Wednesday, May 09, 2007

HB 1882 could trigger another 'special interest' session.

Transportation Chair Says Deal Could Avoid Special Session

May 9, 2007

Keith Elkins Reporting
CBS 42 (
Copyright 2007

AUSTIN-- State Senator John Carona, R-Dallas, said he expects to know within 24-48 hours whether or not an agreement can be reached with Texas Governor Rick Perry on a transportation bill that is stirring rumors of a possible special session this summer.

Carona said members of his committee and the governor's staff were meeting "in good faith" and that a deal could develop within the next couple of days.

"We're very close now, and we should know between the next 24 to 48 hours whether we've reached the appropriate terms to sign off on a deal," he said.

Carona chairs the critical Senate Committee on Transportation and Homeland Security -- putting him on the front line of the transportation infrastructure and toll road tug-of-war between legislators and Perry.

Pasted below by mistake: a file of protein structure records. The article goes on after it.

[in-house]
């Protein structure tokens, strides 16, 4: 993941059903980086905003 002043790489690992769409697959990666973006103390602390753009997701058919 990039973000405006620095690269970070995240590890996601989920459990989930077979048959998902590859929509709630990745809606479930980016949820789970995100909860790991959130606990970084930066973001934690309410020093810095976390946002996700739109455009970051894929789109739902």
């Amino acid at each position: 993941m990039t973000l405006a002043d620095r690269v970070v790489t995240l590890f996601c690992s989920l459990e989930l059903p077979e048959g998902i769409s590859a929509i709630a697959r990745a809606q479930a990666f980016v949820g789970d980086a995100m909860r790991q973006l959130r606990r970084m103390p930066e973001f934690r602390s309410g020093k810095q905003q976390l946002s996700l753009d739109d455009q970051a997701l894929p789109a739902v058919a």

Below are Sen. Carona's remarks to CBS 42's Keith Elkins on Wednesday:

"House Bill 1892 -- the bill that is the subject of the governor's possible veto -- deals with a moratorium on toll roads and comprehensive development agreements, but it also deals with a number of other reforms in terms of how we go about financing these roads into the future -- who owns them, who operates them -- what the public ultimately will pay in terms of its toll rates.

"It's a controversial bill. And it does run counter to the governor's current transportation policy. By the same token it clearly reflects the will of the vast majority of people, not only across the state, but the will of the overwhelming majority of fellow legislators.

"We're working right now with the governor's office to reach compromise and consensus on the key issues so that a veto will not be necessary. The governor has mentioned that it's the one bill that could send us into a special session. None of us want to be here for a special session, but at the same time, our job... is to get this right -- to make sure that we're financing roadways in a fashion that is consistent with what the public wants -- and that we're not simply selling off the assets of this state to outside operators who really then could substantially raise the fees on these roadways and make for driving that is much costlier for Texans at large."

© 2007 CBS Broadcasting Inc.:

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